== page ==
MANILA — Former rebels who claimed to have witness how the Communist Party of the Philippines (CPP)- New People’s Army (NPA) recruited minors to fight in wars expressed support to a bill lowering the minimum age of criminal liability.
In a private forum called by former rebels in Quezon City Thursday, the group, who requested anonymity, expressed their views on how the proposed bill would stop the long-standing activity of the CPP-NPA of abusing juvenile exemption from criminal liability.
“Bilang teacher, nakikita ko po yung sinasapit ng isang bata na sumasama sa grupo na ‘yun. Gagawin po silang terrorist (As their teacher, I witnessed what becomes of a child who goes with the rebel group. They are bound to become terrorists),” a certain “Ka Jamie”, former member of the movement who teaches in a school built by rebels to “brainwash their vulnerable minds,” said in an interview.
Ka Jamie, a teacher by profession, said she worked in the Pambansang Demokratikong Paaralan during her time with the movement.
She said the school is intentionally designed to ignite rebellious spirit among the students, adding that Marxism–Leninism–Maoism philosophy is encouraged.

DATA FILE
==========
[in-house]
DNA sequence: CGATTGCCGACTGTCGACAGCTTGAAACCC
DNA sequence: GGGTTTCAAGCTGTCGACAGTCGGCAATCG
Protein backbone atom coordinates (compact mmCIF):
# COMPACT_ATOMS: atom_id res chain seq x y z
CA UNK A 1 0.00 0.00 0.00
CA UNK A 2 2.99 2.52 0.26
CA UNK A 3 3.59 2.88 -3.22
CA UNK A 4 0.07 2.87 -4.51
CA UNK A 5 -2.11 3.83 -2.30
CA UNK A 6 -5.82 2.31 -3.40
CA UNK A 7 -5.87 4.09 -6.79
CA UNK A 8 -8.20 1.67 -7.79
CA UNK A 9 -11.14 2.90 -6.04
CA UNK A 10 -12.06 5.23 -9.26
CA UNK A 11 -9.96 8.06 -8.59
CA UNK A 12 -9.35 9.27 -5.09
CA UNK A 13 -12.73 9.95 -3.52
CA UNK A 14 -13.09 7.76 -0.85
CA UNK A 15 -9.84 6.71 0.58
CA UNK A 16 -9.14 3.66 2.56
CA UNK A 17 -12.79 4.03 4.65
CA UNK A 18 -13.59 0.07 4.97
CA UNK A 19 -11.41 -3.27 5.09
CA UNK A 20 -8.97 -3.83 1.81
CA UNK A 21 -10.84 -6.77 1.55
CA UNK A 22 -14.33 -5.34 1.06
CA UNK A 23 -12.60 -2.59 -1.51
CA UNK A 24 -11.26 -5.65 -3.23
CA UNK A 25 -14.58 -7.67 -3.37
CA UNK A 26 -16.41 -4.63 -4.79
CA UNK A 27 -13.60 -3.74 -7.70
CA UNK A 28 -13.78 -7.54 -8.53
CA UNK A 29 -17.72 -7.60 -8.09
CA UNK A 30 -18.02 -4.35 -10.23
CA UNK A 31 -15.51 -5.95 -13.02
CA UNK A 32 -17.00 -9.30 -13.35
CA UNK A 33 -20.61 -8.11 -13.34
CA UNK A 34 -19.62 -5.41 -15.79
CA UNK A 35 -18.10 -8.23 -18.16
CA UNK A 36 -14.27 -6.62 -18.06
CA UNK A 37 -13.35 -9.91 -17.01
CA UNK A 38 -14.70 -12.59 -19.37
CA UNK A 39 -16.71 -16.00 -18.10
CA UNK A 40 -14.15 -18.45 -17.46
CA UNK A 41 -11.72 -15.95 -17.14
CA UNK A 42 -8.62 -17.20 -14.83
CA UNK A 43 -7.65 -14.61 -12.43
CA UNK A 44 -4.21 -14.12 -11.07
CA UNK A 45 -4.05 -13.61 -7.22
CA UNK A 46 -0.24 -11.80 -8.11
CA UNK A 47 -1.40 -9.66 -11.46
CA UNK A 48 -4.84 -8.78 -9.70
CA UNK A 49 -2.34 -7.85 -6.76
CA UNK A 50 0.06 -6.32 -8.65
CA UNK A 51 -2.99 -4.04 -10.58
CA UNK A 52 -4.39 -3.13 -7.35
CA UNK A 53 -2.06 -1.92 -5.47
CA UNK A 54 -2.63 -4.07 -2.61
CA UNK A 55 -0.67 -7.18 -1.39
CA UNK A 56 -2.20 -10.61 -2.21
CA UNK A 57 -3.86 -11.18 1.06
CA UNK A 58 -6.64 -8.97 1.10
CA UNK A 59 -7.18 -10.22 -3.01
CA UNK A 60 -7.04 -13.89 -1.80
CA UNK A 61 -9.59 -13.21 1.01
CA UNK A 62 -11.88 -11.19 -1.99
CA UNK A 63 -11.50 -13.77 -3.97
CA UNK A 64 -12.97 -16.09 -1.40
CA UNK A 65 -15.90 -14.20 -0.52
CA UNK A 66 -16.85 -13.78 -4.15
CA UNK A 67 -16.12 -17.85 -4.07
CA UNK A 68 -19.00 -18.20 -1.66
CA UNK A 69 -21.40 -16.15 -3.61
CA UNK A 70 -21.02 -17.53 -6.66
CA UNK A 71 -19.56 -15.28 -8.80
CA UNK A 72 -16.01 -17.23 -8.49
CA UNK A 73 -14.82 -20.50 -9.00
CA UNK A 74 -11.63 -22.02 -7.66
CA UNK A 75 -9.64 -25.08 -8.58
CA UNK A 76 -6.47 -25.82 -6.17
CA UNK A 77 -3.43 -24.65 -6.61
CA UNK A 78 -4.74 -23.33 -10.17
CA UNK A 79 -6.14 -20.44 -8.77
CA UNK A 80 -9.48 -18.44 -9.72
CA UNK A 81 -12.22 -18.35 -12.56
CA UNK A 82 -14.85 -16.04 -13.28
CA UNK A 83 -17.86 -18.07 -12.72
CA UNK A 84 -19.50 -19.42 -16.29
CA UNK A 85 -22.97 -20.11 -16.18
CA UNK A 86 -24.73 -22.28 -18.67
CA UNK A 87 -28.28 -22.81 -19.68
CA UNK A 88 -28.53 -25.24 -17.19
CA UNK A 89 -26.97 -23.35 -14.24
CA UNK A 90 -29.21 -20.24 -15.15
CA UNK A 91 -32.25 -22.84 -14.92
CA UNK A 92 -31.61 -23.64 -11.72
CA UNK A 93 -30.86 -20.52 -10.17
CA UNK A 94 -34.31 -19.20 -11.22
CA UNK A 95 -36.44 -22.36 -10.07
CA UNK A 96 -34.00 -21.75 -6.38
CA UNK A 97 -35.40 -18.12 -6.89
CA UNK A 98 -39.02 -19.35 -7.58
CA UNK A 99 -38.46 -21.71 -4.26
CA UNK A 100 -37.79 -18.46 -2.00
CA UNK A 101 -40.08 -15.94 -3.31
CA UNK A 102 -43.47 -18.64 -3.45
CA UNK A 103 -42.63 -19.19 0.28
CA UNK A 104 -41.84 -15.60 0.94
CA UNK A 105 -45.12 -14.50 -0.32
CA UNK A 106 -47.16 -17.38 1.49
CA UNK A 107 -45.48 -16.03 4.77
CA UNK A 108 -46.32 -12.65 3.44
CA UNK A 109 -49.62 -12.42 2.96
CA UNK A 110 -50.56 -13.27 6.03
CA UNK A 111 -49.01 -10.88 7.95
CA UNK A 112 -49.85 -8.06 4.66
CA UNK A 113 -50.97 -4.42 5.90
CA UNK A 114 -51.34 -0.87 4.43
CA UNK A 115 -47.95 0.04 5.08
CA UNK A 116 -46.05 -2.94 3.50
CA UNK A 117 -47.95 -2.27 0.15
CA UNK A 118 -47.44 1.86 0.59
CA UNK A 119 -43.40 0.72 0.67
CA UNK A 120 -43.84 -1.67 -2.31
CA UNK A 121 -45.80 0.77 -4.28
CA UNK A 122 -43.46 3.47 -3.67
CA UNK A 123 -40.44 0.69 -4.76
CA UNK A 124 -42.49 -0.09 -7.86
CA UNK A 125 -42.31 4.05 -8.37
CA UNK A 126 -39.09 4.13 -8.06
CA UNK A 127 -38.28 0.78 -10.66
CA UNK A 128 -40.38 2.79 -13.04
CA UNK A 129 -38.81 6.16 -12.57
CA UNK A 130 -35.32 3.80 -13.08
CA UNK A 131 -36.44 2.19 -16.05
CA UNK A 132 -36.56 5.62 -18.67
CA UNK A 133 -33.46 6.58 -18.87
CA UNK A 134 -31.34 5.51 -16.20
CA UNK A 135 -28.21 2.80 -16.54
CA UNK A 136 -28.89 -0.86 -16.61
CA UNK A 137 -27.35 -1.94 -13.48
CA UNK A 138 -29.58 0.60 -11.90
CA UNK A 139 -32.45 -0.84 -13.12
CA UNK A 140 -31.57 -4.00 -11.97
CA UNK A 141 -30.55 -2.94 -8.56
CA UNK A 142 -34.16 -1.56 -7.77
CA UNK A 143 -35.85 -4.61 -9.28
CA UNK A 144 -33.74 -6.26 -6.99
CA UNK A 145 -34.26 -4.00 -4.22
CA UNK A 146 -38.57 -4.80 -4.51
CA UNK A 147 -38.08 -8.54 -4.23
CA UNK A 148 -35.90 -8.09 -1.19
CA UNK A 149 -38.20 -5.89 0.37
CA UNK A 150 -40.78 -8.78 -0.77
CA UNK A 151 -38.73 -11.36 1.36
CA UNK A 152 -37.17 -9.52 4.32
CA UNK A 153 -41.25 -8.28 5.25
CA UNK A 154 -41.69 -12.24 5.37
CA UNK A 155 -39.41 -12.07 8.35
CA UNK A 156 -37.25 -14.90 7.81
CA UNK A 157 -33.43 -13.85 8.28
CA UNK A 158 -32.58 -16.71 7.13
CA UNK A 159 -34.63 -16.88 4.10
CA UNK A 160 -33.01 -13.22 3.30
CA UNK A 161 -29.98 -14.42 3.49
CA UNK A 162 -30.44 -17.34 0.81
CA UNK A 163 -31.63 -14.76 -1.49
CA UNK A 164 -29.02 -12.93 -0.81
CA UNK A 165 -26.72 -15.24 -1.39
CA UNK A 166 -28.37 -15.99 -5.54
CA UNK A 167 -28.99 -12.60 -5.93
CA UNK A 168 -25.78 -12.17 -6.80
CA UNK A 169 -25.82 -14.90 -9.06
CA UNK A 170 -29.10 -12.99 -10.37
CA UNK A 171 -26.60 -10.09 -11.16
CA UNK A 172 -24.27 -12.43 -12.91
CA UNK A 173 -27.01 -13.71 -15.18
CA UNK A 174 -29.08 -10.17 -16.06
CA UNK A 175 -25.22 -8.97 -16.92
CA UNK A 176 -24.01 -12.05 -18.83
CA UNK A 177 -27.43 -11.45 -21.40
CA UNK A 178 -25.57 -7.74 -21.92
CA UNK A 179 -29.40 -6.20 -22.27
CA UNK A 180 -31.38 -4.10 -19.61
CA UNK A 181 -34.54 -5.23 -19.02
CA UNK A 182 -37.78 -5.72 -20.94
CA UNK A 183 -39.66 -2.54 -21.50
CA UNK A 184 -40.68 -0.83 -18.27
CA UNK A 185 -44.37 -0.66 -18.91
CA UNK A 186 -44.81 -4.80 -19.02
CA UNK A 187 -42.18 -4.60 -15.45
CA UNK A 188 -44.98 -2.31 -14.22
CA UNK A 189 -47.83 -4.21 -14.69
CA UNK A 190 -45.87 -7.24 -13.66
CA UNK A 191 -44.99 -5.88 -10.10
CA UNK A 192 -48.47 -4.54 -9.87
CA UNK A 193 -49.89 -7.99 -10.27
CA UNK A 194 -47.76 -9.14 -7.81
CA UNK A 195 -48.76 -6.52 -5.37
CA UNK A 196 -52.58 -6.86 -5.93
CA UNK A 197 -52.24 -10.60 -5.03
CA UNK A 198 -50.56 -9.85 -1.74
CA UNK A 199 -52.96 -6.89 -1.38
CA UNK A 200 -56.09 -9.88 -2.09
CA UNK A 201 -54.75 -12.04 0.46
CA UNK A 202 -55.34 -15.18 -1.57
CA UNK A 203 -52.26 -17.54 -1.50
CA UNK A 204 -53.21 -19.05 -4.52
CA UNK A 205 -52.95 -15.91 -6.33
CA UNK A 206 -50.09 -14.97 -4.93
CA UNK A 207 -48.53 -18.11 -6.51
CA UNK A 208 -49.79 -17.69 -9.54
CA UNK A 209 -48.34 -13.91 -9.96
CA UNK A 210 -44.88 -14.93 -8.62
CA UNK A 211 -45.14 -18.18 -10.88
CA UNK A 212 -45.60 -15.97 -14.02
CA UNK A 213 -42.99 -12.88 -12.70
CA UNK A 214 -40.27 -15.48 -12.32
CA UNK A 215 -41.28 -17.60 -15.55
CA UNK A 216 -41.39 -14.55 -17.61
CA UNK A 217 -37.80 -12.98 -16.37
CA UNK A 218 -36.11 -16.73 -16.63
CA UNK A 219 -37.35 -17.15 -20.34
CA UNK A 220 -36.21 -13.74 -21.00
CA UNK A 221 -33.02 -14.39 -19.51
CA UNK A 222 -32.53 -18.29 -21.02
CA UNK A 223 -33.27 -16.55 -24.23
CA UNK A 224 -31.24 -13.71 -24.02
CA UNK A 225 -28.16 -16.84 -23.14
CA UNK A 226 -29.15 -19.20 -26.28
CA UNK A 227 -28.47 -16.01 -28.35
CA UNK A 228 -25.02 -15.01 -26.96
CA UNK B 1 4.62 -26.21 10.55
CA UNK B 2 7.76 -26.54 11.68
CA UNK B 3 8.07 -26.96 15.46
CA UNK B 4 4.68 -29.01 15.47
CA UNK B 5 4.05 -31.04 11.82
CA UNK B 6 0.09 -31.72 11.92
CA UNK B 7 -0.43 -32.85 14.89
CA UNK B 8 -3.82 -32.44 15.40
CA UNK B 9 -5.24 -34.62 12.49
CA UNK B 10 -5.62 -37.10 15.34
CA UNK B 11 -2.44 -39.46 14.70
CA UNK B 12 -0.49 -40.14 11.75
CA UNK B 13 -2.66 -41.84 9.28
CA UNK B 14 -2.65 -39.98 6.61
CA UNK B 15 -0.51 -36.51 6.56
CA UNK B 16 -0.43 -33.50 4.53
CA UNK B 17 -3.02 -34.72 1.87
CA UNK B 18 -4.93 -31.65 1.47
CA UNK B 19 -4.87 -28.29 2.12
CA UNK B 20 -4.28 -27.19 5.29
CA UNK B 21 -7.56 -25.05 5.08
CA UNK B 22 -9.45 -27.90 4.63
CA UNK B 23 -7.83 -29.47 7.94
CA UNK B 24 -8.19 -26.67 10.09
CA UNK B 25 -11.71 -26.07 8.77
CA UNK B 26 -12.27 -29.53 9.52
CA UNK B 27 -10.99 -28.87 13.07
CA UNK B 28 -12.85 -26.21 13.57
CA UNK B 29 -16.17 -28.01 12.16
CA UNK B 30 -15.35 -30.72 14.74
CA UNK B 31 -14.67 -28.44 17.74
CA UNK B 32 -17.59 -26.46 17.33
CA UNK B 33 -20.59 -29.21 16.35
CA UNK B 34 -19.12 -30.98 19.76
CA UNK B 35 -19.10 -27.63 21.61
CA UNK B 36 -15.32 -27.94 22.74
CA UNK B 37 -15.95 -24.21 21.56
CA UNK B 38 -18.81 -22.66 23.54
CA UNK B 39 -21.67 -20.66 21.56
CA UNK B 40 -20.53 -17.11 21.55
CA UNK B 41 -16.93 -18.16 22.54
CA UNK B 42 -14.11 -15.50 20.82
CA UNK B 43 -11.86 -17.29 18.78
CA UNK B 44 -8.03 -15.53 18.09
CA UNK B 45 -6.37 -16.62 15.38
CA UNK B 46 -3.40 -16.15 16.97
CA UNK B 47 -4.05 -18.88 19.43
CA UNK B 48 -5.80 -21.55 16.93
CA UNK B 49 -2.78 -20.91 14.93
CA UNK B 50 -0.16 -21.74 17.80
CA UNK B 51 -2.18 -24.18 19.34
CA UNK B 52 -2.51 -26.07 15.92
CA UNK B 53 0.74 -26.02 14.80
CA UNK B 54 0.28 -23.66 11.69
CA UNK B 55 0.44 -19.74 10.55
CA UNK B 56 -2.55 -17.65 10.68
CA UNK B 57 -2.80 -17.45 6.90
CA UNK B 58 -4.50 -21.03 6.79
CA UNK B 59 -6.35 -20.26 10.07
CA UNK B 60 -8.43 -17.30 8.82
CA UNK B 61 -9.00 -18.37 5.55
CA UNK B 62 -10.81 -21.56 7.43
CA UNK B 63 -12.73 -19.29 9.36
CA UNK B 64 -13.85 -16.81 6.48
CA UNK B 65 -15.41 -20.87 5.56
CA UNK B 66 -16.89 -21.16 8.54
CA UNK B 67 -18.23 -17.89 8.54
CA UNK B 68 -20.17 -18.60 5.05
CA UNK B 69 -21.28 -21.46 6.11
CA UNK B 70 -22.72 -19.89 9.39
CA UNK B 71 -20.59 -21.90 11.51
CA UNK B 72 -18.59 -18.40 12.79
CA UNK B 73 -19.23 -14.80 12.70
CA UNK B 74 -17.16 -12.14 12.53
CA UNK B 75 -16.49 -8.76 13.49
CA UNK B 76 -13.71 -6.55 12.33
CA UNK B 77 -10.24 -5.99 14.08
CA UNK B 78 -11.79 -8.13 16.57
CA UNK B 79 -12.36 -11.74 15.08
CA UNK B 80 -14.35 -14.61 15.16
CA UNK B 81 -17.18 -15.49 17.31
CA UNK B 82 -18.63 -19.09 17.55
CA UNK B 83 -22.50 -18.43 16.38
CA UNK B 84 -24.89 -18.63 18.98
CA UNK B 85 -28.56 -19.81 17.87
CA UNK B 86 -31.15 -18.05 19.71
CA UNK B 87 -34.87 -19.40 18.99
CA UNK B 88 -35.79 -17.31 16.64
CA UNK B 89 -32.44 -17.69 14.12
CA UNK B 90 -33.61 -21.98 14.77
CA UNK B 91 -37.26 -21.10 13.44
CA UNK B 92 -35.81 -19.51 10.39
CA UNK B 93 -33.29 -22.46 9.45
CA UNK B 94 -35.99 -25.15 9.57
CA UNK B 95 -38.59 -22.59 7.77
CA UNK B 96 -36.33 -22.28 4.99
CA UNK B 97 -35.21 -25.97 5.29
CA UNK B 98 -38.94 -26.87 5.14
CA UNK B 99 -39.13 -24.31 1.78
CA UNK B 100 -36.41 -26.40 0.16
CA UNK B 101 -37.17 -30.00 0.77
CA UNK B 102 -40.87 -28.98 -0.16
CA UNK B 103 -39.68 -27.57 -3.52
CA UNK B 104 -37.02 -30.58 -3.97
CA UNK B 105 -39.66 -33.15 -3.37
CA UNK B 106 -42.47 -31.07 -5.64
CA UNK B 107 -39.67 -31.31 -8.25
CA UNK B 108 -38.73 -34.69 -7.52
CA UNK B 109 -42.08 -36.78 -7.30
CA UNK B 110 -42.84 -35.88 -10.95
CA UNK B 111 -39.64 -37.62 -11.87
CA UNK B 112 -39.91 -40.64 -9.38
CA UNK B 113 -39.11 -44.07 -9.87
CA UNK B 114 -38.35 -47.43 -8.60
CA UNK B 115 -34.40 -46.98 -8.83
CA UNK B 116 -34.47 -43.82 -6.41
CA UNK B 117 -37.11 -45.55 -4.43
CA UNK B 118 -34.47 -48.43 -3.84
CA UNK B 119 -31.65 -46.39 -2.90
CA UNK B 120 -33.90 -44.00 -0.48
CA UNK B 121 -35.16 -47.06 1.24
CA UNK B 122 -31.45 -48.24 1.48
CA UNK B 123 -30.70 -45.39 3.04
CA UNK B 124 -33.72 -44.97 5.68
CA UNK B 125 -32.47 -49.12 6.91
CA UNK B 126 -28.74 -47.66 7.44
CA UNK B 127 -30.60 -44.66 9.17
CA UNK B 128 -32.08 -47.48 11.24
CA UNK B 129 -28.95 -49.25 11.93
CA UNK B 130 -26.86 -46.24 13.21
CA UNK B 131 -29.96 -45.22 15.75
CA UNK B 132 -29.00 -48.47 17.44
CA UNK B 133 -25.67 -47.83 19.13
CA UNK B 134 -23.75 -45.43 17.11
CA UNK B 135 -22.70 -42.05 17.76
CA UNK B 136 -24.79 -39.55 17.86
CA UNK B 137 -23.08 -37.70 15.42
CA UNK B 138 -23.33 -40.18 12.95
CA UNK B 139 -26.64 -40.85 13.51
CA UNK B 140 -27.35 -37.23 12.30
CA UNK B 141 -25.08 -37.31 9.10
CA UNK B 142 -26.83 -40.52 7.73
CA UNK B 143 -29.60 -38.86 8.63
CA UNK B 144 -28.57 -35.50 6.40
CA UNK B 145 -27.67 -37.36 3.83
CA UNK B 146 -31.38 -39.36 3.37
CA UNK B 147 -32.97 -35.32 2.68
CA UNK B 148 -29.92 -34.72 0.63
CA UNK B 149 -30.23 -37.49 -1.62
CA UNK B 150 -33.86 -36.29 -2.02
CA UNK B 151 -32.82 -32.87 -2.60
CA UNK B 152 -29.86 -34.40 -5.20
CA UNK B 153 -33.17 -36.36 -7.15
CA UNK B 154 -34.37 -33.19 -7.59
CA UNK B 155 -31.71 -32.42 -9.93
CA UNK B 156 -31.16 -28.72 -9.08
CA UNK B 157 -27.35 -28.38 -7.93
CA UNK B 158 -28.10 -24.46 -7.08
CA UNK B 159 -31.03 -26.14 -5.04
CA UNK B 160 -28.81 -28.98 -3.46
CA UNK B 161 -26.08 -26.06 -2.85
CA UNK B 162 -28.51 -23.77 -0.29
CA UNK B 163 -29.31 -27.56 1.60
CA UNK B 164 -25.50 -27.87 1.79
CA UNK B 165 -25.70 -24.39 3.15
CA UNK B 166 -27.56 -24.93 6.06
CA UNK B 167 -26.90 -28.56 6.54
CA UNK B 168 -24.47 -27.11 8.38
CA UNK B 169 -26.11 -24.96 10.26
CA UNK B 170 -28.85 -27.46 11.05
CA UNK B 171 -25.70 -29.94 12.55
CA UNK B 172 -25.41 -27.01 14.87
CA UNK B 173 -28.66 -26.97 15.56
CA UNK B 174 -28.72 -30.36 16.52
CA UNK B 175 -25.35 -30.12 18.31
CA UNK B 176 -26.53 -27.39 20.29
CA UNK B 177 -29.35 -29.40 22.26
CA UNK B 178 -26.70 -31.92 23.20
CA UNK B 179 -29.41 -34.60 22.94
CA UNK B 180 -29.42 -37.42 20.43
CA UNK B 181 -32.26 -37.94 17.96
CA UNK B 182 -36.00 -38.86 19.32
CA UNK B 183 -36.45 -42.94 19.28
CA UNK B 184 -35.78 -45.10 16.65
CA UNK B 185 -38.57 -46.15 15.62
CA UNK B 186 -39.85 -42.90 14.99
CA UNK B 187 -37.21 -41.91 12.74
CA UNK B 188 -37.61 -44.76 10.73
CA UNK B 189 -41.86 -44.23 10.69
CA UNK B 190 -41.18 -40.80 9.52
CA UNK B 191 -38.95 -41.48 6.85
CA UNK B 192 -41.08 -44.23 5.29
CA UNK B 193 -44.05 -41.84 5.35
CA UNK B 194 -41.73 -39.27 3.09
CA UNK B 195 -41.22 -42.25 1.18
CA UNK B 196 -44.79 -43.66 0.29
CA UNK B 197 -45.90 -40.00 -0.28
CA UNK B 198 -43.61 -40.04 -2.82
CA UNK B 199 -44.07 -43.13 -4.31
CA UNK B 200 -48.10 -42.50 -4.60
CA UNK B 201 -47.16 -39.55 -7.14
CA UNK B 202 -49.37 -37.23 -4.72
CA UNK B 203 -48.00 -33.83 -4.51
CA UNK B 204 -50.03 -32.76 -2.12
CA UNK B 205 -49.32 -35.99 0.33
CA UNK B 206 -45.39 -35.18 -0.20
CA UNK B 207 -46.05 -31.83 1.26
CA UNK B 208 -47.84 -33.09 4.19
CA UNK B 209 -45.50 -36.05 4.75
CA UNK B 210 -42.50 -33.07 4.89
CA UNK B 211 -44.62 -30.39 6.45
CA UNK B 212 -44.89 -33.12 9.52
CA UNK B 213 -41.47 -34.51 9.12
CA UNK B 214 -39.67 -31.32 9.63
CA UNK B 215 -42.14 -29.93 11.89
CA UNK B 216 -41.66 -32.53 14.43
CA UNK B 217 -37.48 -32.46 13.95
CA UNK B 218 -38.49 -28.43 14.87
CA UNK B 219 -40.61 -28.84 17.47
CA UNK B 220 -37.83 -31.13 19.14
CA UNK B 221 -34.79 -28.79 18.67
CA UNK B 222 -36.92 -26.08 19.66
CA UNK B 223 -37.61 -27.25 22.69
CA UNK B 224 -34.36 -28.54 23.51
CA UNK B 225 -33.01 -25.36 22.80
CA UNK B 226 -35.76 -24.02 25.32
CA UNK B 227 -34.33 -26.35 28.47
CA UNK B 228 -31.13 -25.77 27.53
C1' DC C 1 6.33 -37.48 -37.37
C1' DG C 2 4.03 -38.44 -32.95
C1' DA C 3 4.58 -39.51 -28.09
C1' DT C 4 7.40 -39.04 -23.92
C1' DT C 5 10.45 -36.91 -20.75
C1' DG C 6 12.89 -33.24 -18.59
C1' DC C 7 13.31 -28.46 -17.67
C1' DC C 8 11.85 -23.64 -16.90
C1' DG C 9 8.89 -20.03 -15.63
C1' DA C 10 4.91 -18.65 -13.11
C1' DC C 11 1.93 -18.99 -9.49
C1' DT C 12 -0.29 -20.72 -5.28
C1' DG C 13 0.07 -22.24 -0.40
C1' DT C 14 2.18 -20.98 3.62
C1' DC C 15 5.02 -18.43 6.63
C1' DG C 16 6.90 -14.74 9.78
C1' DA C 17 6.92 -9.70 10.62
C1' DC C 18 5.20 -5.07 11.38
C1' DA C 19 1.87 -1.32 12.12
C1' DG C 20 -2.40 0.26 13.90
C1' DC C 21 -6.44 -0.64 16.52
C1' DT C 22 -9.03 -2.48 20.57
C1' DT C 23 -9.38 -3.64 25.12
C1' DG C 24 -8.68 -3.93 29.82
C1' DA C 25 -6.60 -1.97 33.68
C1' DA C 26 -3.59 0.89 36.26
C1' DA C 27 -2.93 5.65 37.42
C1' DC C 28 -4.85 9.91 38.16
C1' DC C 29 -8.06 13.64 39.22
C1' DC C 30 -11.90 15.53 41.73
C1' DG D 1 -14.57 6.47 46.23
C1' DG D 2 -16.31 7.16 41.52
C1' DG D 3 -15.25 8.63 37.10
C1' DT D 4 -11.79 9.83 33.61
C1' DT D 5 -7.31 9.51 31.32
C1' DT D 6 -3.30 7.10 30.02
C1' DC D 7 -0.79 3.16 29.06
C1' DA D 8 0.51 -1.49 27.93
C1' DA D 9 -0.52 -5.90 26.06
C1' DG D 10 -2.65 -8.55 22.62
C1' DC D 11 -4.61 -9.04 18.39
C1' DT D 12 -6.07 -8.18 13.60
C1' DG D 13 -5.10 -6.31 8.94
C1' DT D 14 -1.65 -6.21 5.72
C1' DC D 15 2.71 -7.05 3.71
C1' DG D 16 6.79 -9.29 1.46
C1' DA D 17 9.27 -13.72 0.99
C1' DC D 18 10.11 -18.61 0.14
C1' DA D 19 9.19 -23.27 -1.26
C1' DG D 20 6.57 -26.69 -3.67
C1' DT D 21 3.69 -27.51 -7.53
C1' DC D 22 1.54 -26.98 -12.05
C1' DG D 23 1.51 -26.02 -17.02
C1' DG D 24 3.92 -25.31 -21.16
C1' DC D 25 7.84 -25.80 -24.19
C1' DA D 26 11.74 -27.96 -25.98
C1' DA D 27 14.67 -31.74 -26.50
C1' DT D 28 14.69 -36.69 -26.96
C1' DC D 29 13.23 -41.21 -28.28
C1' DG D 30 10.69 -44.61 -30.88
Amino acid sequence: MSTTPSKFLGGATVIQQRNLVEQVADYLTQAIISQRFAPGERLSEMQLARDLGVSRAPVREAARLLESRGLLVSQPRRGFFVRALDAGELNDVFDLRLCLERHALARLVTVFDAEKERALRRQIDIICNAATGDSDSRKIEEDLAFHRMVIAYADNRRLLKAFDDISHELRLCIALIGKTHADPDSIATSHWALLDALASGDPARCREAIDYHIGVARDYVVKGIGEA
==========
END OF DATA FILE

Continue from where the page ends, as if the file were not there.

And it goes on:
She also shared that the parents themselves have pushed their children to join these movements.
“Madali lang po kasing malinlang yung mga nakatira sa bundok, nakakaawa po, sinasabihan po silang bibigyan ng pera ganon (People who live in the countryside get easily deceived. The rebels will sway them into joining through compensation),” she added.
Another former rebel, who surfaced by the name of “Ka Mario”, corroborated this claim and urged other people to support the proposed bill as well.
“Halos pabata nang pabata ang mga child combatants at pagdating ng araw sila ding mga bata ang gagawing human bomb ng ilang extremist group gaya ng nakikita sa Iraq at Afghanistan (As the year goes by, the child combatants they train get younger and younger. Eventually, these kids will be used as human bombs by extremist groups like what we see in Iraq and Afghanistan),” bared Ka Mario, a former leader of the Cordillera People’s Liberation Front.
“Ang pagbaba ng minimum age para sa criminal liability ang magiging solusyong para dito. Para ma-save po yung mga bata (To lower the minimum age of criminal liability will solve these problems. We can also save these unfortunate kids),” he added.
Under the proposed law, children aged nine to 18, who commit serious crimes like murder, homicide, rape and violations of the Comprehensive Dangerous Drugs Act of 2002, would be committed to an Intensive Juvenile Intervention and Support Center (IJISC), a special facility within the youth care facility called “Bahay Pag-asa”.
Children in the IJISC would be required to undergo a “more intensive multi-disciplinary intervention program.”
Children aged nine to 18, who have repeatedly committed criminal offenses and have undergone a community-based intervention program, would be committed to a Bahay Pag-asa, upon written authorization of their parents or foster parents, or by petition for involuntary commitment by the Social Welfare department. (CJC/PNA)